By Beth Hanna | Thompson on Hollywood May 30, 2013 at 3:16PM
Don Draper has gone Disney. With the news of Jon Hamm starring in Disney's "Million Dollar Arm," which centers on the true story of one man's Mumbai discovery of the next pitching sensation in baseball, we take a look at four TV stars who are primarily known for one role -- and what their big-screen prospects are.
Who: Jon Hamm.
Known for: "Mad Men"'s slick, philandering, brilliant anti-hero Don Draper.
Recent movie roles: Hamm showed off his comedic chops in "Bridesmaids," playing a ridiculous cad; he also paired with Kristen Wiig for a low-key turn in his and wife Jennifer Westfeldt's indie production "Friends with Kids," as one half of a relationship that goes from hot to icy cold.
Upcoming prospects: "Million Dollar Arm" (above), in which he won't be too far out of his Don Draper wheelhouse, playing a sports agent; and Greg Mottola's promising "Clear History," an HBO film, starring a hirsute Larry David as a marketing exec who sells all his shares after a fight with his boss (Hamm, again going comedic).
Who: Elisabeth Moss.
Known for: Bright, ambitious if slightly beleaguered Peggy Olson of "Mad Men"; Moss recently gave us a new strong character with whom to identify her name, detective Robin Griffin of Jane Campion's "Top of the Lake," whose search for a missing teen brings up some dark secrets from her own past. (Check out our TOH! comparison of the two characters here.)
Recent movie roles: Moss hasn't hit her sweet spot on the big screen yet. She had a thankless girlfriend role in Jonah Hill-Russell Brand sandwich "Get Him to the Greek," and was one of the many women floating through Walter Salles' Jack Kerouac adaptation "On the Road."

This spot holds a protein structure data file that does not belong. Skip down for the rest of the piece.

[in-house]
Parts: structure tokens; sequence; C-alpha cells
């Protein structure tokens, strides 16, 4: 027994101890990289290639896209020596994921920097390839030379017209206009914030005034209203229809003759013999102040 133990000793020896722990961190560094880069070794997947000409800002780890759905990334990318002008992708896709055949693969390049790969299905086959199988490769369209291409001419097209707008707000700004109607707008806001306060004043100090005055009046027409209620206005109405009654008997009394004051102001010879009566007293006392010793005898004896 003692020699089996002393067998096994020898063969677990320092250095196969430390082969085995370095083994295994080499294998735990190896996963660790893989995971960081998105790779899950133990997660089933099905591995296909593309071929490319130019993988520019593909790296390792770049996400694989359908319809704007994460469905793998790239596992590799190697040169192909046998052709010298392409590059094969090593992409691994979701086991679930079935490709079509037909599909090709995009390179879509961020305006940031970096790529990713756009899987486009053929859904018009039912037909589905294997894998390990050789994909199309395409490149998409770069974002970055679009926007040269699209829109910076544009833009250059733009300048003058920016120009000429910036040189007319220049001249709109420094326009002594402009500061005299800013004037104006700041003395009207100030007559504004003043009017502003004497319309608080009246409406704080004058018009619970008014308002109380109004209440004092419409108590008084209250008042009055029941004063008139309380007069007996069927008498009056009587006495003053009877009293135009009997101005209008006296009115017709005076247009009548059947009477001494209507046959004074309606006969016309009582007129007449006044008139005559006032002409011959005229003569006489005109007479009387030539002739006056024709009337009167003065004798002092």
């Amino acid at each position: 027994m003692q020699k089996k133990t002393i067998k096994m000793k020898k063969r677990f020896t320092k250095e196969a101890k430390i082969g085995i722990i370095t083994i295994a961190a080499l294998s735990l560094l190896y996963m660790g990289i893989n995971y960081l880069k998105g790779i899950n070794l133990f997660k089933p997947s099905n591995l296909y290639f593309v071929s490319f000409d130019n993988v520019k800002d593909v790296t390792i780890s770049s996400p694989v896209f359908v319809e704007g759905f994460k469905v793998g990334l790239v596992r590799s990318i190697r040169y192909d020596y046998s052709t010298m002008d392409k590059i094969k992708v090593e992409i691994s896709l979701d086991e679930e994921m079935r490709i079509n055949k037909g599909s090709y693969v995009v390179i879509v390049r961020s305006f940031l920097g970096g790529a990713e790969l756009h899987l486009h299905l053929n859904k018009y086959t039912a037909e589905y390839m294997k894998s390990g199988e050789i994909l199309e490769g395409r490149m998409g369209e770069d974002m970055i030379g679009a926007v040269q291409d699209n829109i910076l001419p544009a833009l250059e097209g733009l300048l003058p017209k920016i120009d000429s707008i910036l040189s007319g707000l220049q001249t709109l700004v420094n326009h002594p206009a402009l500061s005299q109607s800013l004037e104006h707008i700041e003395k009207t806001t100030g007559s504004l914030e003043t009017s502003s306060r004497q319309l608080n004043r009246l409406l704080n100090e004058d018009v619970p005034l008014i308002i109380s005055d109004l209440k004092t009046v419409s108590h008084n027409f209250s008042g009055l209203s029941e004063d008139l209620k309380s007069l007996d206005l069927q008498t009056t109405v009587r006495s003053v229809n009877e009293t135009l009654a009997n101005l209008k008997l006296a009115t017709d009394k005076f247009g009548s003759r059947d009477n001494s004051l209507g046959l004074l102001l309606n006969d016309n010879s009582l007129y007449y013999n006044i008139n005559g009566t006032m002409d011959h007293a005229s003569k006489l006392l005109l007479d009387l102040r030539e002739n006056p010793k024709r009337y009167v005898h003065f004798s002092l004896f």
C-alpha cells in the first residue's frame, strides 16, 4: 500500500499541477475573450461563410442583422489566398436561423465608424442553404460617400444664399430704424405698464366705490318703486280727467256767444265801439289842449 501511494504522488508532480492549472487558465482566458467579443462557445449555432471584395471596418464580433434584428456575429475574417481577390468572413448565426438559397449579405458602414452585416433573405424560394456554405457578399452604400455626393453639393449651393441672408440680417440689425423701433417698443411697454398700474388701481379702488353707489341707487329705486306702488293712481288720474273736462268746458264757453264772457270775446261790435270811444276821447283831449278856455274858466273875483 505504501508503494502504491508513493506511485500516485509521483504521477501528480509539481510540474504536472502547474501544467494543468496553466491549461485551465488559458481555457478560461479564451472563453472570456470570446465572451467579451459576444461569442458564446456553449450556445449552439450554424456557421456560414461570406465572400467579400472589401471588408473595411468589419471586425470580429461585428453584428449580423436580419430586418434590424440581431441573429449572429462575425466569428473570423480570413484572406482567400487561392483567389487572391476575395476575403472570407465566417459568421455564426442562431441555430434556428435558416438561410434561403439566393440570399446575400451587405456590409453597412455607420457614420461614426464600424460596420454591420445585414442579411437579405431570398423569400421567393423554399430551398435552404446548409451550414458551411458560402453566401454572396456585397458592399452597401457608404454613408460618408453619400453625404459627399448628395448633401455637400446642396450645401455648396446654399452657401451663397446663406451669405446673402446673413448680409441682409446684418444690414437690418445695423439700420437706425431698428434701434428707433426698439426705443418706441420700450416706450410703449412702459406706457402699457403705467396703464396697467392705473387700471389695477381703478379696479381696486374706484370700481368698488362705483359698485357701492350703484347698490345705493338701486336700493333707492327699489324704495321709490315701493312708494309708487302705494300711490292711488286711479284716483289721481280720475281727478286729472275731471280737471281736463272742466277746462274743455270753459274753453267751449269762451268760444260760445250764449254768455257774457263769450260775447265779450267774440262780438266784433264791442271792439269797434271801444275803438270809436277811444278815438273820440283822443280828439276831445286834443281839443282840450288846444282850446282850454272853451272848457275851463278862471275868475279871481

Upcoming prospects: She'll star opposite the ubiquitous Mark Duplass in "The One I Love." At the moment she can revel in her small-screen dual Critics Choice nominations for "Top of the Lake" and "Mad Men," a double nomination that may repeat -- God willing! -- at the Emmys.
Who: Christina Hendricks.
Known for: Strategic, straight-talking -- and yes, very curvy -- Joan from "Mad Men."
Recent movie roles: Hendricks' strongest movie role to date was probably the least seen, as a bitter single mother to Elle Fanning in Sally Potter's lovely coming-of-age film "Ginger & Rosa." She also lent her voice talents to likable Studio Ghibli entry "From Up on Poppy Hill." It's fairly bleak beyond that: She stomached the best friend role in atrocious Sarah Jessica Parker vehicle "I Don't Know How She Does It," and had her head blown off in Nicolas Winding Refn's "Drive."
Upcoming prospects: A benefit from the "Drive" role is that it put her in contact with Ryan Gosling, who has given her the lead in his intriguing directorial debut "How to Catch a Monster." She's nabbed a role in fellow "Mad Men" alum John Slattery's directorial debut "God's Pocket," which has Philip Seymour Hoffman and John Turturro on board (Slattery proved his chops by helming some of the best episodes of the last two seasons of "Mad Men"). Also: Campbell Scott's Joan Didion adaptation "A Book of Common Prayer."
Who: Bryan Cranston.
Known for: Cancer-stricken, ruthless meth alchemist Walter White of "Breaking Bad."
Recent movie roles: Cranston's had moderate success transitioning to the big screen, with Best Picture winner "Argo" on his resume (albeit with Cranston in a very supporting role). He's made his way into would-be tentpoles "John Carter" and "Total Recall," and had a slightly meatier role in Nicolas Winding Refn's "Drive." Directors obviously like him, but so far have offered him nothing even a fraction as propulsive as Walter White.
Upcoming projects: In the big-screen pipeline he's got Anna Kendrick comedy "Get a Job," and the 2014 remake of "Godzilla." But the Grand Dame on his slate is the final installment of "Breaking Bad," with the much-anticipated second-half of the fifth season premiering this summer.